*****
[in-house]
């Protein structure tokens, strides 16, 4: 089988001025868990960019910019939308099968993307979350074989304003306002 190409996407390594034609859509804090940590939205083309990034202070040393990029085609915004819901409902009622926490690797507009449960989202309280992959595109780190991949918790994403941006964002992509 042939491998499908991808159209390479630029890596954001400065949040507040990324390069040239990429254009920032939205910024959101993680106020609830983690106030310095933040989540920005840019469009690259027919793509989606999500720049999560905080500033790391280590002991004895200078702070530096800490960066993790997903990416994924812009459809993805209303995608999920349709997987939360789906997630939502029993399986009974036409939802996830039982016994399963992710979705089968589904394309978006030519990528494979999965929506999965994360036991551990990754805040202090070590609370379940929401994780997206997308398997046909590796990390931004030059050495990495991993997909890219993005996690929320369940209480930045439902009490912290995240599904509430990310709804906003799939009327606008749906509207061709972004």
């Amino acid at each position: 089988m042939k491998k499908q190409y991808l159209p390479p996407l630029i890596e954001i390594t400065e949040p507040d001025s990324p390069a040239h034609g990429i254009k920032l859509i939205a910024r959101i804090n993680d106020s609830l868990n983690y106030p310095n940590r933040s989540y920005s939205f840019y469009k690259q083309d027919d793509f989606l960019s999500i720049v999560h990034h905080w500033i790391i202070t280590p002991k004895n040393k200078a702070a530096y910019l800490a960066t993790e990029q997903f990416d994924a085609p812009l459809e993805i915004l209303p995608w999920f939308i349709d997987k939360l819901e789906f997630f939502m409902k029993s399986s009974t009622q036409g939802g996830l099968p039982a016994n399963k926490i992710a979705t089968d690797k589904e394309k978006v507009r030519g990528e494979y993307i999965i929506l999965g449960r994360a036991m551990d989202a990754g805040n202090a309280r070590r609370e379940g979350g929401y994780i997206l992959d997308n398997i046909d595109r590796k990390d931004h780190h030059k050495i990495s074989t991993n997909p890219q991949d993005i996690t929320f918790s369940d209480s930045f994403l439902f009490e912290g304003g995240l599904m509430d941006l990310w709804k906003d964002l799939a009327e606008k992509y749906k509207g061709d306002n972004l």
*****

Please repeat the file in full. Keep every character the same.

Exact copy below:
[in-house]
């Protein structure tokens, strides 16, 4: 089988001025868990960019910019939308099968993307979350074989304003306002 190409996407390594034609859509804090940590939205083309990034202070040393990029085609915004819901409902009622926490690797507009449960989202309280992959595109780190991949918790994403941006964002992509 042939491998499908991808159209390479630029890596954001400065949040507040990324390069040239990429254009920032939205910024959101993680106020609830983690106030310095933040989540920005840019469009690259027919793509989606999500720049999560905080500033790391280590002991004895200078702070530096800490960066993790997903990416994924812009459809993805209303995608999920349709997987939360789906997630939502029993399986009974036409939802996830039982016994399963992710979705089968589904394309978006030519990528494979999965929506999965994360036991551990990754805040202090070590609370379940929401994780997206997308398997046909590796990390931004030059050495990495991993997909890219993005996690929320369940209480930045439902009490912290995240599904509430990310709804906003799939009327606008749906509207061709972004």
């Amino acid at each position: 089988m042939k491998k499908q190409y991808l159209p390479p996407l630029i890596e954001i390594t400065e949040p507040d001025s990324p390069a040239h034609g990429i254009k920032l859509i939205a910024r959101i804090n993680d106020s609830l868990n983690y106030p310095n940590r933040s989540y920005s939205f840019y469009k690259q083309d027919d793509f989606l960019s999500i720049v999560h990034h905080w500033i790391i202070t280590p002991k004895n040393k200078a702070a530096y910019l800490a960066t993790e990029q997903f990416d994924a085609p812009l459809e993805i915004l209303p995608w999920f939308i349709d997987k939360l819901e789906f997630f939502m409902k029993s399986s009974t009622q036409g939802g996830l099968p039982a016994n399963k926490i992710a979705t089968d690797k589904e394309k978006v507009r030519g990528e494979y993307i999965i929506l999965g449960r994360a036991m551990d989202a990754g805040n202090a309280r070590r609370e379940g979350g929401y994780i997206l992959d997308n398997i046909d595109r590796k990390d931004h780190h030059k050495i990495s074989t991993n997909p890219q991949d993005i996690t929320f918790s369940d209480s930045f994403l439902f009490e912290g304003g995240l599904m509430d941006l990310w709804k906003d964002l799939a009327e606008k992509y749906k509207g061709d306002n972004l």